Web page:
There is a building in Charleston near where I work that looks like a building that you would see in a movie made in the 50's. As I walk down the corridors of this building, I see the old thick doors, the glass venting windows opening into the hallway above each entrance. The elevator is tiny and the stairs are ornate. Walking through this building to an office is like taking a step back in time. It is clean and very well maintained, but not at all modern.
There is a certain charm to it, but there is also a feeling of disconnection. This might not be a place I would want to work. What about air conditioning? What about wireless internet and energy efficient lighting? What about accessibility? The building is old, comfortable and well maintained, but seems stuck in a previous decade.
Are our churches sometimes like this? I don't mean the buildings, although since I serve on the Finance Committee, I know how much money is spent maintaining our old building. I'm talking about our faith. Do we, as a church, have a faith that is old, comfortable and well maintained, but disconnected from the present time?
I know God is eternal and unchanging, but our faith, and the way we live it out is not God. It must change. Christianity is all about change. We are in the business of transformation.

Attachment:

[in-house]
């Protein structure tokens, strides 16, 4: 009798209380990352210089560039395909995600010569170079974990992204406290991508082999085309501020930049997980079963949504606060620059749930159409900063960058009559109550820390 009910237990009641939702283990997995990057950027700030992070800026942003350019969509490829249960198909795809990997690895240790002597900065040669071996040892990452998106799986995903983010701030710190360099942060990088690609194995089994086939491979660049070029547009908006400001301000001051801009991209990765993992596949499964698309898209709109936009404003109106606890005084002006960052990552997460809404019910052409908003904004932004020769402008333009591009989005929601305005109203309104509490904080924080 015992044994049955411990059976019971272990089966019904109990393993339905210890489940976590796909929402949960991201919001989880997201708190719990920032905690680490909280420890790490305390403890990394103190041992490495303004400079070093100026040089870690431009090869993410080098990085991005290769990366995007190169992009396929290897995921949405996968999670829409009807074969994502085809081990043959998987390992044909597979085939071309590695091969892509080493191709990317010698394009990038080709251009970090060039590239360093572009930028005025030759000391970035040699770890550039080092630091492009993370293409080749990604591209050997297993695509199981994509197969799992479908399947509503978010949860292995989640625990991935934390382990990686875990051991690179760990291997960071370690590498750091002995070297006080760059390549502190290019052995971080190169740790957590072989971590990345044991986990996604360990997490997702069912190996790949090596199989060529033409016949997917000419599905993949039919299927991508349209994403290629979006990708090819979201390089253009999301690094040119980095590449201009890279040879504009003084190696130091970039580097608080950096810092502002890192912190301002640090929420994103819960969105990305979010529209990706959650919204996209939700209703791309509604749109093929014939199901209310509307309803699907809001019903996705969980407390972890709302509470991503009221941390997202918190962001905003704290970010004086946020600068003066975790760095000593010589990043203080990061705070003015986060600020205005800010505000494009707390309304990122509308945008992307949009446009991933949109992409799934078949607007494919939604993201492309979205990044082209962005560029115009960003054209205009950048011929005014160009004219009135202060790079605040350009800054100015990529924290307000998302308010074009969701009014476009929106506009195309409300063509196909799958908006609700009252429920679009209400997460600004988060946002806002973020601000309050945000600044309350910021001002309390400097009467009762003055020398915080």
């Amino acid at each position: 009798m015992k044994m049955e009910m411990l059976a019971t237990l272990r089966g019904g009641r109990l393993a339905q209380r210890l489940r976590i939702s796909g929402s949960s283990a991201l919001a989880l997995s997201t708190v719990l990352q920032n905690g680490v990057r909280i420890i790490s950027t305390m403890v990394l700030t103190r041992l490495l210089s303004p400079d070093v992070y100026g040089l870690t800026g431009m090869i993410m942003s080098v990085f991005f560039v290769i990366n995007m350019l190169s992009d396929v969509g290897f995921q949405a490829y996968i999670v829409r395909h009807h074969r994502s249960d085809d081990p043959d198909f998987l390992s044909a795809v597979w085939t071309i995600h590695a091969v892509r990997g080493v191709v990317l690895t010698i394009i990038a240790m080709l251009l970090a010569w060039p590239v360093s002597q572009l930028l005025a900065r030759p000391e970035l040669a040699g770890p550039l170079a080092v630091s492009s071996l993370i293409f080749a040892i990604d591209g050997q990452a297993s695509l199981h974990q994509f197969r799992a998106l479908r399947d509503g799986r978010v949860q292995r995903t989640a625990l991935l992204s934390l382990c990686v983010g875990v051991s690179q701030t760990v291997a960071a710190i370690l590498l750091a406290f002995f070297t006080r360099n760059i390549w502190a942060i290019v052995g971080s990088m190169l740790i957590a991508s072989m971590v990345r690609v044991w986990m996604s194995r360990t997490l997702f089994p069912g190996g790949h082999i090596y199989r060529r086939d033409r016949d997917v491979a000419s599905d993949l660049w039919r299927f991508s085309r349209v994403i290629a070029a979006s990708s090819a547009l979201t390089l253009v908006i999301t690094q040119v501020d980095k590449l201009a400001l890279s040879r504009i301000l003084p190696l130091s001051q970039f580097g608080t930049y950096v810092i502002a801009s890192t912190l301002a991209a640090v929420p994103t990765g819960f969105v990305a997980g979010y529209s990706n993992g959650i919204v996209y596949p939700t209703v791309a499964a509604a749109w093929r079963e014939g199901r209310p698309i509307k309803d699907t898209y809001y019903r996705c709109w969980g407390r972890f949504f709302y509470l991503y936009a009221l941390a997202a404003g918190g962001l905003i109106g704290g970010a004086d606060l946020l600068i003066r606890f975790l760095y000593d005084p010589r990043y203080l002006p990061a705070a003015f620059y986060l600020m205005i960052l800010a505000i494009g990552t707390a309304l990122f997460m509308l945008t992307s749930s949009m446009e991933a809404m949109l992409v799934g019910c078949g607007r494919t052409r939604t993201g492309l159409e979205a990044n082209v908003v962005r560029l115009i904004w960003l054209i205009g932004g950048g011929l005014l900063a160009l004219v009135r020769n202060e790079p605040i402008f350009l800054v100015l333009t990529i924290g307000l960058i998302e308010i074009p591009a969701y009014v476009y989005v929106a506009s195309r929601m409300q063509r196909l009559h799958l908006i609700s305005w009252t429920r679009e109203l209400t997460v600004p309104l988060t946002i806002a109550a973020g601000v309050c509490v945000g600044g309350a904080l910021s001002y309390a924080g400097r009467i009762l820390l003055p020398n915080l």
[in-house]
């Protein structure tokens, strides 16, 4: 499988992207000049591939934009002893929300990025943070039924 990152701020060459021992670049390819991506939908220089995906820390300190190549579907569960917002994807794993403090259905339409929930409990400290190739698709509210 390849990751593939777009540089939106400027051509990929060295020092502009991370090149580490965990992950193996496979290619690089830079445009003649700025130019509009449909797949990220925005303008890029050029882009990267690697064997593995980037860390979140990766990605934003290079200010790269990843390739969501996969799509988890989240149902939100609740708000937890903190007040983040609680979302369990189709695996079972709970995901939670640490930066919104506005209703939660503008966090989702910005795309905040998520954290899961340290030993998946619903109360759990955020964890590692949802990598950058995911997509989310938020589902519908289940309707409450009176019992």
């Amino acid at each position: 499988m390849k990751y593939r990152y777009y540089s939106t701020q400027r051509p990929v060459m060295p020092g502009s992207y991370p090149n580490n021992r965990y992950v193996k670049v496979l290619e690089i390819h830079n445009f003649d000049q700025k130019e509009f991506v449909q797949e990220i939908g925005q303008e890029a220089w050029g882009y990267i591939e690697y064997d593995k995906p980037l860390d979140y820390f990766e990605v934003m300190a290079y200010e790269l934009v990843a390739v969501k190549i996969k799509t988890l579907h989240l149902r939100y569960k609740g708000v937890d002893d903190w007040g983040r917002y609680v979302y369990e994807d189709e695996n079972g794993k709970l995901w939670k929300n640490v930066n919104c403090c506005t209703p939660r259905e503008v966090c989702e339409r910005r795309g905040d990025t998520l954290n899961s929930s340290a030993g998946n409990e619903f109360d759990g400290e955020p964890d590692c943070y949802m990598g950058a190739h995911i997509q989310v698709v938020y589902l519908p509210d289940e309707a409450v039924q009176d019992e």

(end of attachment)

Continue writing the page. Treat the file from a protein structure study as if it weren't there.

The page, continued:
At NAUMF this year, Gil Rendle spoke about the changing culture and how the church is not changing in order to continue to be a relevant force in society. The GI generation - the time in the 20th century when the church was "booming" -- shared an idea of group identification. There was a sense of sameness, deferred pleasure and stewardship. Those in the church were part of a group, and that membership defined them. To these people, space had a sense of spirituality. In comparison, the generation today is an generation of individuals. The culture no longer asks where people belong, but instead asks who we are. Instead of sacrificial giving, stewardship is about generosity -- how do I apply myself to make a difference? There is a spirituality associated with journey instead of space. The basic model of discipleship asks the question, "How will my engagement with Christ and the church change my life and other people's lives?"
Before you start thinking thoughts like "this generation today; what's up with them" stop and consider that this generation today is correcting the one before it. All of our generations do that. So be open to the idea that this is something new and might have many wonderful things to offer in the way of faith.
Aside from that, if we continue to try to maintain what is comfortable for us -- if we fail to maintain relevancy to the present day generation, then the church will fail in its purpose. We will not change people's lives. We will not be a force for God to use to bring about his kingdom.
We'll be comfortable, but we won't be a church.